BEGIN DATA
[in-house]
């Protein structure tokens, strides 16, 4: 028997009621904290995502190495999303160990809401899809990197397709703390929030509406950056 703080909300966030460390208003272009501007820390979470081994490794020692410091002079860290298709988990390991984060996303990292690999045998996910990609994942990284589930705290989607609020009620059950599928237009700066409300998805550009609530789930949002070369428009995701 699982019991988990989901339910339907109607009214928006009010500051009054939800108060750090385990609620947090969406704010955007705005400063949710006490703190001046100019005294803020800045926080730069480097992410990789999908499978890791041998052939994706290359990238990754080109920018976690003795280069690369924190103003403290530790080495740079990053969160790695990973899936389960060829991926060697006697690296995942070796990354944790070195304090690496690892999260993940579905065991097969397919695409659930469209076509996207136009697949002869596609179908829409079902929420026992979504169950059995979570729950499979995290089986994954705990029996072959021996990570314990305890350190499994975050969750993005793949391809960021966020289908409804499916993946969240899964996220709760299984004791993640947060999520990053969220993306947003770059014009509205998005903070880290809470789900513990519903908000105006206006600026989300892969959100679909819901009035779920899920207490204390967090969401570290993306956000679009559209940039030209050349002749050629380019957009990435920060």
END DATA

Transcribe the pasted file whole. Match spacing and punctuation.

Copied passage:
[in-house]
């Protein structure tokens, strides 16, 4: 028997009621904290995502190495999303160990809401899809990197397709703390929030509406950056 703080909300966030460390208003272009501007820390979470081994490794020692410091002079860290298709988990390991984060996303990292690999045998996910990609994942990284589930705290989607609020009620059950599928237009700066409300998805550009609530789930949002070369428009995701 699982019991988990989901339910339907109607009214928006009010500051009054939800108060750090385990609620947090969406704010955007705005400063949710006490703190001046100019005294803020800045926080730069480097992410990789999908499978890791041998052939994706290359990238990754080109920018976690003795280069690369924190103003403290530790080495740079990053969160790695990973899936389960060829991926060697006697690296995942070796990354944790070195304090690496690892999260993940579905065991097969397919695409659930469209076509996207136009697949002869596609179908829409079902929420026992979504169950059995979570729950499979995290089986994954705990029996072959021996990570314990305890350190499994975050969750993005793949391809960021966020289908409804499916993946969240899964996220709760299984004791993640947060999520990053969220993306947003770059014009509205998005903070880290809470789900513990519903908000105006206006600026989300892969959100679909819901009035779920899920207490204390967090969401570290993306956000679009559209940039030209050349002749050629380019957009990435920060």